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Maine restaurants want toxic BPA off the menu

Posted July 08, 2013, at 12:05 p.m.
Last modified July 08, 2013, at 3:02 p.m.

A simple truth is that no Maine business wants to sell products containing dangerous chemicals. That’s particularly true for restaurants like mine that pride themselves on serving foods that are local, fresh and healthy.

So while lawmakers in Augusta have taken decisive action to get the chemical bisphenol A out of sippy cups, infant formula and baby food packaging, it is very concerning that the bulk of canned food used by families and restaurants continues to be tainted with this toxic hormone disruptor.

As a chef, I take pride in knowing exactly what I am putting into the dishes I prepare and where those items come from. But getting good information about which food packaging contains BPA is virtually impossible.

Is BPA in the curry paste, the coconut milk or the kalamata olives? Parents and businesses are left in the dark about which products are safe and which are not. Meanwhile, children and pregnant women are needlessly exposed to a chemical that is known to cause learning disabilities, cancer, diabetes and reproductive problems.

It’s time to get BPA off the menu at Maine restaurants.

Canned food is a major source of BPA exposure. Because BPA is by nature an unstable chemical, it readily leaches out of the epoxy resins used to line metal cans and jar lids. From there it contaminates the food and beverages inside. Research shows that while two thirds of adult exposure to BPA comes from canned food, children’s exposure is also dominated by consumption of adult canned food.

No chef would knowingly add a dangerous chemical to one of our recipes, but when BPA is used in food packaging, it ultimately ends up in the food. I’m sure I’m not the only restaurant owner who wants to know that the staples in our pantries are safe from BPA.

Like most small businesses in Maine, we are a family-oriented operation with a strong commitment to our community. Our customers are our neighbors. Our kids go to school together or play on the same soccer teams. We focus on local produce, meats and seafood, and we source from almost 20 farms in the region. We want our community to thrive and we want to raise healthy kids.

Maine legislators have taken an important step to address the problem of BPA in food. LD 1181, the Healthy Kids Bill, was passed unanimously in both the House and the Senate last week. If it becomes law, it will begin to give Maine businesses the information we seek by requiring food manufacturers that gross more than $1 billion in annual sales to report their use of priority chemicals such as BPA in food packaging.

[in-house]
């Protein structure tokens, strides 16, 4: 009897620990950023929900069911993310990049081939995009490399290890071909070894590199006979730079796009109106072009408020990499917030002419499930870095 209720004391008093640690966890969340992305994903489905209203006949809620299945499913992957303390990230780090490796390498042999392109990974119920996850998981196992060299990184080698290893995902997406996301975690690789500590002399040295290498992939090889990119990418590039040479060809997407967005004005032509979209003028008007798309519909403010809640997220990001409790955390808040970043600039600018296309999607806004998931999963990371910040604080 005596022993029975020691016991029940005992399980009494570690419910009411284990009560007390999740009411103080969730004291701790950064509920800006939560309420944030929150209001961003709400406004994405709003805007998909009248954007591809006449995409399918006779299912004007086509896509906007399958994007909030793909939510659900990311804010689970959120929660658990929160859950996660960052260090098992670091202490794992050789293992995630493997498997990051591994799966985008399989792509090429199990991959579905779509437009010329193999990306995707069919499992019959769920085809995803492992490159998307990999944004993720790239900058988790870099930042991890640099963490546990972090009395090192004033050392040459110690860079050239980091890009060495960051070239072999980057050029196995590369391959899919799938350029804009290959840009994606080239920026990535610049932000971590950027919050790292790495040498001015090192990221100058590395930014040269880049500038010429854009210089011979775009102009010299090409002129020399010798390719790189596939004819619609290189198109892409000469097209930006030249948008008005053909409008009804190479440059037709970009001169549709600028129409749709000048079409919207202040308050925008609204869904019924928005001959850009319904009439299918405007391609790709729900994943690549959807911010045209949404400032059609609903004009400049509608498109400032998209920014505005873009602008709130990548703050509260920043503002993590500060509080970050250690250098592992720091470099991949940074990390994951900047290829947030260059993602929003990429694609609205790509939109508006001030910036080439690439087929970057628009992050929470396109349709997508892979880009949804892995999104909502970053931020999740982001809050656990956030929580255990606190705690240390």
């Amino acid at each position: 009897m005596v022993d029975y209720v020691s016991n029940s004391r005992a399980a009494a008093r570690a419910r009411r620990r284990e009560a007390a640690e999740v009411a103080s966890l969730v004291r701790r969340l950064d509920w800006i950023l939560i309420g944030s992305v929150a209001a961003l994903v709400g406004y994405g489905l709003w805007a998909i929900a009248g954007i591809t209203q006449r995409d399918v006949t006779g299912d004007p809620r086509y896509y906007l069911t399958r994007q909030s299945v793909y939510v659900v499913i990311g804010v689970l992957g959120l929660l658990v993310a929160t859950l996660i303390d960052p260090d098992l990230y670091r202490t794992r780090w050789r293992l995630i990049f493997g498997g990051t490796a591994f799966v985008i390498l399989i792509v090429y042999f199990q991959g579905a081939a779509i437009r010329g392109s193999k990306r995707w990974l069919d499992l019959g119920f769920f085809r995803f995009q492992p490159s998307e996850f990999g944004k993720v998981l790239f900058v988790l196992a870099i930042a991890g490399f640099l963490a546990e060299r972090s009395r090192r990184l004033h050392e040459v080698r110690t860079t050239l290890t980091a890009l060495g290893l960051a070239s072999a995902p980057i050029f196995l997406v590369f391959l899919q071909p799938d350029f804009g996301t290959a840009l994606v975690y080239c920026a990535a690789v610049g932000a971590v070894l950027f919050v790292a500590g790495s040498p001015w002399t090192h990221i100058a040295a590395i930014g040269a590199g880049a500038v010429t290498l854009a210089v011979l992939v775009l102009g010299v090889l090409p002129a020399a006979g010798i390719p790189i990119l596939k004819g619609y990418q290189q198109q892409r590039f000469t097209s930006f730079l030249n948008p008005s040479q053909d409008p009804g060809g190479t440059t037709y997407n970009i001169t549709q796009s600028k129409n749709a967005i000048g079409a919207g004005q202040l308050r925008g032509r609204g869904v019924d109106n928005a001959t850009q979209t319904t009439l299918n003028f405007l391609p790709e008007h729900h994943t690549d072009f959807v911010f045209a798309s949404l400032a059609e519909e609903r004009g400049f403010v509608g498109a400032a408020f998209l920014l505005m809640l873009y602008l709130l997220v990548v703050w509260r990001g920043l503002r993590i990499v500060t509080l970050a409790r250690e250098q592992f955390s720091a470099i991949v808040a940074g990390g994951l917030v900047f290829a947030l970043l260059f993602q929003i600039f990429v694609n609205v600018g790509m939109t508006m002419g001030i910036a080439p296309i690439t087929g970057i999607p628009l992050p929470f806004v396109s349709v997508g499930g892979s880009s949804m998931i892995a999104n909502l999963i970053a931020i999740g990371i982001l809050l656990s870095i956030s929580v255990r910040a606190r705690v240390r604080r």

Most Maine food comes from these billion dollar food giants. Just 76 food and beverage companies sell more than $1 billion in food every year, and none of them are Maine businesses, according to the Environmental Health Strategy Center. Asking them to report their use of BPA in packaging is simple and common sense, and it will ultimately benefit all of us.

Parents and businesses will get good information, which will drive demand for safer products. Large manufacturers will seek out safer alternatives at an affordable price, and Maine’s small food producers will benefit from better, safer options. The Healthy Kids Bill is a win-win approach to moving us closer to a BPA-free food supply.

Economic growth and improving public health are not in conflict. In fact, preventing disease is a smart investment because healthy kids do better in school, healthy workers are more productive, and lower health costs are good for every business and family in Maine.

The Healthy Kids Bill will make a real difference in improving health and reducing health costs for Maine families and businesses. Just like parents and pregnant women, Maine businesses have a right to know whether our food and food packaging are safe.

BPA is a powerful estrogen mimic that has no place at the dinner table. Gov. Paul LePage should stand with restaurant owners and all Maine businesses and quickly sign LD 1181. But if the governor does veto this important bill, legislators must affirm their unanimous support and vote to override. Maine people want safer alternatives to BPA.

Andrew Hikade and his family own Arborvine Restaurant and Deepwater Brew Pub in Blue Hill.

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